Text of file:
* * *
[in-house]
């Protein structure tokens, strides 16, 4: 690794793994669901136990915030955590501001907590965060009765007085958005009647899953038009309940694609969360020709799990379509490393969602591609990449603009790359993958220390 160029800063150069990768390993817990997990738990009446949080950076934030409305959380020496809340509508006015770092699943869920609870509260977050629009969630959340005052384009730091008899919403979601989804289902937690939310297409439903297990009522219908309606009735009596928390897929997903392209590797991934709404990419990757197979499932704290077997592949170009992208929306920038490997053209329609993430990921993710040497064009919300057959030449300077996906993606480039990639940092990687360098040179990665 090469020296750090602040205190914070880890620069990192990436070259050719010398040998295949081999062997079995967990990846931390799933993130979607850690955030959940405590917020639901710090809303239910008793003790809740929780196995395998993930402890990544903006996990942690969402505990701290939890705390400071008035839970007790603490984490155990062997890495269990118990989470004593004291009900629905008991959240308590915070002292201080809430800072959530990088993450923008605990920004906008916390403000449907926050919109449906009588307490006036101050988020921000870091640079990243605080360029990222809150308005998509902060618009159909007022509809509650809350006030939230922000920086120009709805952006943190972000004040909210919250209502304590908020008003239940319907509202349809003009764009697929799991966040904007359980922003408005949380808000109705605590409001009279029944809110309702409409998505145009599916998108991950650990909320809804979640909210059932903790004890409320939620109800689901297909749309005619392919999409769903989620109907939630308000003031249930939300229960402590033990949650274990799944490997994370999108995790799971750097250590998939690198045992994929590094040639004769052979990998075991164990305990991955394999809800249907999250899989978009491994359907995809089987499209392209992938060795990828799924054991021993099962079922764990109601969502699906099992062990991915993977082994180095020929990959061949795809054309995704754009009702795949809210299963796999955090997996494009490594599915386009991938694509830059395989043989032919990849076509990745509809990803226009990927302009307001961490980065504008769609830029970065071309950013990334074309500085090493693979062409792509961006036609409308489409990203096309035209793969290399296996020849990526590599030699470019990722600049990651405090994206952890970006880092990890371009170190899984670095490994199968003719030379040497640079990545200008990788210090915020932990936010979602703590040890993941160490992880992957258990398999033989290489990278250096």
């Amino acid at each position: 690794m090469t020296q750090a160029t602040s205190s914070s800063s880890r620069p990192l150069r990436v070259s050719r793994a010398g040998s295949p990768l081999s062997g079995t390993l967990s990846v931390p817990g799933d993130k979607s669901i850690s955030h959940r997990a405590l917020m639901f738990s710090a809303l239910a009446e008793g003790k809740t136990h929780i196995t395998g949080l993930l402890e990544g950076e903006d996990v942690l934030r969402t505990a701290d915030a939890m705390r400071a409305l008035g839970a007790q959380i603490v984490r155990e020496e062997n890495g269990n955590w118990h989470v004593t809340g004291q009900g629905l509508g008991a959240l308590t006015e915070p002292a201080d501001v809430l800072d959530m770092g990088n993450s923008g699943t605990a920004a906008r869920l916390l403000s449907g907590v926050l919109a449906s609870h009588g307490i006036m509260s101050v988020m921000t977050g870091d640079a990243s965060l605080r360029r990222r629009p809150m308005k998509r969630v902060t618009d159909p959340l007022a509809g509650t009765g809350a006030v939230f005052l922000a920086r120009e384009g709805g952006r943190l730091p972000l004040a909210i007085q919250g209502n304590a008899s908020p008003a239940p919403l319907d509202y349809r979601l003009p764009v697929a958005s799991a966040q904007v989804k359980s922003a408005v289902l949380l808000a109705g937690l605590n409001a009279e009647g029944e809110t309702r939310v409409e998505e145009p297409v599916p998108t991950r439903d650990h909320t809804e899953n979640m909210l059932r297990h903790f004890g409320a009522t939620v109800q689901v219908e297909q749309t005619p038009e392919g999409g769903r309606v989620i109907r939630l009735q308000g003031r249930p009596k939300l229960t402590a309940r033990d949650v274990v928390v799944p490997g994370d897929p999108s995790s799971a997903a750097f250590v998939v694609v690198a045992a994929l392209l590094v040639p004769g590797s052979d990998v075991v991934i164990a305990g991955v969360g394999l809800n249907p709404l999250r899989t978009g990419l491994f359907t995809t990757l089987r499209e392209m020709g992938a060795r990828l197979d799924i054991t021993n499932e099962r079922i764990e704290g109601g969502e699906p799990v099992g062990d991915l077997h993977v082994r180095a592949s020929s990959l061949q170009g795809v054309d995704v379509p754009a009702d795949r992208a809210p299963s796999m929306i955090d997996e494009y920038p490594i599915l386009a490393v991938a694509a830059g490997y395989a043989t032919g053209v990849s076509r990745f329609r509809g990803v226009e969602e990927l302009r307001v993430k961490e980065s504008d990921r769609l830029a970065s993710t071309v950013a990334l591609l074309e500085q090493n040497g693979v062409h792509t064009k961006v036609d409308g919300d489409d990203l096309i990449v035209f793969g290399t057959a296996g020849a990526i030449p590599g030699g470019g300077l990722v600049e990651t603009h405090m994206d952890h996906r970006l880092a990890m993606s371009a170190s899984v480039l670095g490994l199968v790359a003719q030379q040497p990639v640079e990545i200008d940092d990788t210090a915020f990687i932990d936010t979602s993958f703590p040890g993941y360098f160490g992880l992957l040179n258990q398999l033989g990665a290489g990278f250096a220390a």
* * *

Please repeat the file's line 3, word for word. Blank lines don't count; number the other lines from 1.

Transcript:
């Amino acid at each position: 690794m090469t020296q750090a160029t602040s205190s914070s800063s880890r620069p990192l150069r990436v070259s050719r793994a010398g040998s295949p990768l081999s062997g079995t390993l967990s990846v931390p817990g799933d993130k979607s669901i850690s955030h959940r997990a405590l917020m639901f738990s710090a809303l239910a009446e008793g003790k809740t136990h929780i196995t395998g949080l993930l402890e990544g950076e903006d996990v942690l934030r969402t505990a701290d915030a939890m705390r400071a409305l008035g839970a007790q959380i603490v984490r155990e020496e062997n890495g269990n955590w118990h989470v004593t809340g004291q009900g629905l509508g008991a959240l308590t006015e915070p002292a201080d501001v809430l800072d959530m770092g990088n993450s923008g699943t605990a920004a906008r869920l916390l403000s449907g907590v926050l919109a449906s609870h009588g307490i006036m509260s101050v988020m921000t977050g870091d640079a990243s965060l605080r360029r990222r629009p809150m308005k998509r969630v902060t618009d159909p959340l007022a509809g509650t009765g809350a006030v939230f005052l922000a920086r120009e384009g709805g952006r943190l730091p972000l004040a909210i007085q919250g209502n304590a008899s908020p008003a239940p919403l319907d509202y349809r979601l003009p764009v697929a958005s799991a966040q904007v989804k359980s922003a408005v289902l949380l808000a109705g937690l605590n409001a009279e009647g029944e809110t309702r939310v409409e998505e145009p297409v599916p998108t991950r439903d650990h909320t809804e899953n979640m909210l059932r297990h903790f004890g409320a009522t939620v109800q689901v219908e297909q749309t005619p038009e392919g999409g769903r309606v989620i109907r939630l009735q308000g003031r249930p009596k939300l229960t402590a309940r033990d949650v274990v928390v799944p490997g994370d897929p999108s995790s799971a997903a750097f250590v998939v694609v690198a045992a994929l392209l590094v040639p004769g590797s052979d990998v075991v991934i164990a305990g991955v969360g394999l809800n249907p709404l999250r899989t978009g990419l491994f359907t995809t990757l089987r499209e392209m020709g992938a060795r990828l197979d799924i054991t021993n499932e099962r079922i764990e704290g109601g969502e699906p799990v099992g062990d991915l077997h993977v082994r180095a592949s020929s990959l061949q170009g795809v054309d995704v379509p754009a009702d795949r992208a809210p299963s796999m929306i955090d997996e494009y920038p490594i599915l386009a490393v991938a694509a830059g490997y395989a043989t032919g053209v990849s076509r990745f329609r509809g990803v226009e969602e990927l302009r307001v993430k961490e980065s504008d990921r769609l830029a970065s993710t071309v950013a990334l591609l074309e500085q090493n040497g693979v062409h792509t064009k961006v036609d409308g919300d489409d990203l096309i990449v035209f793969g290399t057959a296996g020849a990526i030449p590599g030699g470019g300077l990722v600049e990651t603009h405090m994206d952890h996906r970006l880092a990890m993606s371009a170190s899984v480039l670095g490994l199968v790359a003719q030379q040497p990639v640079e990545i200008d940092d990788t210090a915020f990687i932990d936010t979602s993958f703590p040890g993941y360098f160490g992880l992957l040179n258990q398999l033989g990665a290489g990278f250096a220390a």